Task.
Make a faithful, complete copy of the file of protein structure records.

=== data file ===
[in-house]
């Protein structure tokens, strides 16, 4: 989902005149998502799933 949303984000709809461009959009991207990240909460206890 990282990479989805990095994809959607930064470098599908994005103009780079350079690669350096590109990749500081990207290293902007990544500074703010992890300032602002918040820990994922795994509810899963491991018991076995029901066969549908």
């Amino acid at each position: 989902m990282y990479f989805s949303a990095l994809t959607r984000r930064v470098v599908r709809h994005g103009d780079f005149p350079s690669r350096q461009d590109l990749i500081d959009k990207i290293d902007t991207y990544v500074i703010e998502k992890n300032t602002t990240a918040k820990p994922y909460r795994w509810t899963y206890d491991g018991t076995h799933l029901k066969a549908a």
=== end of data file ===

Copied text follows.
[in-house]
């Protein structure tokens, strides 16, 4: 989902005149998502799933 949303984000709809461009959009991207990240909460206890 990282990479989805990095994809959607930064470098599908994005103009780079350079690669350096590109990749500081990207290293902007990544500074703010992890300032602002918040820990994922795994509810899963491991018991076995029901066969549908």
């Amino acid at each position: 989902m990282y990479f989805s949303a990095l994809t959607r984000r930064v470098v599908r709809h994005g103009d780079f005149p350079s690669r350096q461009d590109l990749i500081d959009k990207i290293d902007t991207y990544v500074i703010e998502k992890n300032t602002t990240a918040k820990p994922y909460r795994w509810t899963y206890d491991g018991t076995h799933l029901k066969a549908a």